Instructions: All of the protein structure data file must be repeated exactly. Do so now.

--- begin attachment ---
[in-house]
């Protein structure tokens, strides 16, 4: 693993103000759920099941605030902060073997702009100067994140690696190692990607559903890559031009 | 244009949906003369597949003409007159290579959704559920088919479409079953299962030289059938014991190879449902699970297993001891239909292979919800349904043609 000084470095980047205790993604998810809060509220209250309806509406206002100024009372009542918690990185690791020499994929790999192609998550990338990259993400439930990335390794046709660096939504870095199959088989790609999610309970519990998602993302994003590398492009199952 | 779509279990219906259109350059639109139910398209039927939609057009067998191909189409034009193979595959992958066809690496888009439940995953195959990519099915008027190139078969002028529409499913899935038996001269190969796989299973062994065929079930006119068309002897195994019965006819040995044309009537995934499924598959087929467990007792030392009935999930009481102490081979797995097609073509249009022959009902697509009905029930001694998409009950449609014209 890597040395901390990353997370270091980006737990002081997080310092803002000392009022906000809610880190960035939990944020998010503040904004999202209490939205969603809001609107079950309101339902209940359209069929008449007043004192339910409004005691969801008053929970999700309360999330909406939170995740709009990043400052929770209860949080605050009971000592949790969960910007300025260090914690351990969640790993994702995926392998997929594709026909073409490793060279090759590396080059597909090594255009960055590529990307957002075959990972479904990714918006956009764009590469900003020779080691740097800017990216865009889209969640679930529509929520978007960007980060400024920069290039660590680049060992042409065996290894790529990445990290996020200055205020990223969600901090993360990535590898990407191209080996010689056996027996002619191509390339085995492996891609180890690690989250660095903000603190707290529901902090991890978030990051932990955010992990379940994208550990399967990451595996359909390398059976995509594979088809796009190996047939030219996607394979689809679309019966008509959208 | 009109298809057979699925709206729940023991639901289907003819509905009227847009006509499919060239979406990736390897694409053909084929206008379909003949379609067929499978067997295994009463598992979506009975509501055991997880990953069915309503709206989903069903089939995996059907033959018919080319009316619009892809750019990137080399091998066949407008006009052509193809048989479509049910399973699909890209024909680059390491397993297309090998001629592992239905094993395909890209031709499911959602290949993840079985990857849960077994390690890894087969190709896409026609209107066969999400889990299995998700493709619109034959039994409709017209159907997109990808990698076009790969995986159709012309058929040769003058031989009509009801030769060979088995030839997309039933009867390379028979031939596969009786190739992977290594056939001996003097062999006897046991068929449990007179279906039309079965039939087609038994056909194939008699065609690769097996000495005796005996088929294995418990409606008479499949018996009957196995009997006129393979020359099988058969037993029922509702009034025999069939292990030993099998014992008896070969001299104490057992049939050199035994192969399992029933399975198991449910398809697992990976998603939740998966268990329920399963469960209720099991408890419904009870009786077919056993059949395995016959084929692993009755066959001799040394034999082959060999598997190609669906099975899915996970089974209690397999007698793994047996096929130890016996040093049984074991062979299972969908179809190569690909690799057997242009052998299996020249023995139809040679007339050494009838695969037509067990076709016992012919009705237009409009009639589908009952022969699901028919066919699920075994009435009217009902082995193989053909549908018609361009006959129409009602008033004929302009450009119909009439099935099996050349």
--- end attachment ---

[in-house]
């Protein structure tokens, strides 16, 4: 693993103000759920099941605030902060073997702009100067994140690696190692990607559903890559031009 | 244009949906003369597949003409007159290579959704559920088919479409079953299962030289059938014991190879449902699970297993001891239909292979919800349904043609 000084470095980047205790993604998810809060509220209250309806509406206002100024009372009542918690990185690791020499994929790999192609998550990338990259993400439930990335390794046709660096939504870095199959088989790609999610309970519990998602993302994003590398492009199952 | 779509279990219906259109350059639109139910398209039927939609057009067998191909189409034009193979595959992958066809690496888009439940995953195959990519099915008027190139078969002028529409499913899935038996001269190969796989299973062994065929079930006119068309002897195994019965006819040995044309009537995934499924598959087929467990007792030392009935999930009481102490081979797995097609073509249009022959009902697509009905029930001694998409009950449609014209 890597040395901390990353997370270091980006737990002081997080310092803002000392009022906000809610880190960035939990944020998010503040904004999202209490939205969603809001609107079950309101339902209940359209069929008449007043004192339910409004005691969801008053929970999700309360999330909406939170995740709009990043400052929770209860949080605050009971000592949790969960910007300025260090914690351990969640790993994702995926392998997929594709026909073409490793060279090759590396080059597909090594255009960055590529990307957002075959990972479904990714918006956009764009590469900003020779080691740097800017990216865009889209969640679930529509929520978007960007980060400024920069290039660590680049060992042409065996290894790529990445990290996020200055205020990223969600901090993360990535590898990407191209080996010689056996027996002619191509390339085995492996891609180890690690989250660095903000603190707290529901902090991890978030990051932990955010992990379940994208550990399967990451595996359909390398059976995509594979088809796009190996047939030219996607394979689809679309019966008509959208 | 009109298809057979699925709206729940023991639901289907003819509905009227847009006509499919060239979406990736390897694409053909084929206008379909003949379609067929499978067997295994009463598992979506009975509501055991997880990953069915309503709206989903069903089939995996059907033959018919080319009316619009892809750019990137080399091998066949407008006009052509193809048989479509049910399973699909890209024909680059390491397993297309090998001629592992239905094993395909890209031709499911959602290949993840079985990857849960077994390690890894087969190709896409026609209107066969999400889990299995998700493709619109034959039994409709017209159907997109990808990698076009790969995986159709012309058929040769003058031989009509009801030769060979088995030839997309039933009867390379028979031939596969009786190739992977290594056939001996003097062999006897046991068929449990007179279906039309079965039939087609038994056909194939008699065609690769097996000495005796005996088929294995418990409606008479499949018996009957196995009997006129393979020359099988058969037993029922509702009034025999069939292990030993099998014992008896070969001299104490057992049939050199035994192969399992029933399975198991449910398809697992990976998603939740998966268990329920399963469960209720099991408890419904009870009786077919056993059949395995016959084929692993009755066959001799040394034999082959060999598997190609669906099975899915996970089974209690397999007698793994047996096929130890016996040093049984074991062979299972969908179809190569690909690799057997242009052998299996020249023995139809040679007339050494009838695969037509067990076709016992012919009705237009409009009639589908009952022969699901028919066919699920075994009435009217009902082995193989053909549908018609361009006959129409009602008033004929302009450009119909009439099935099996050349």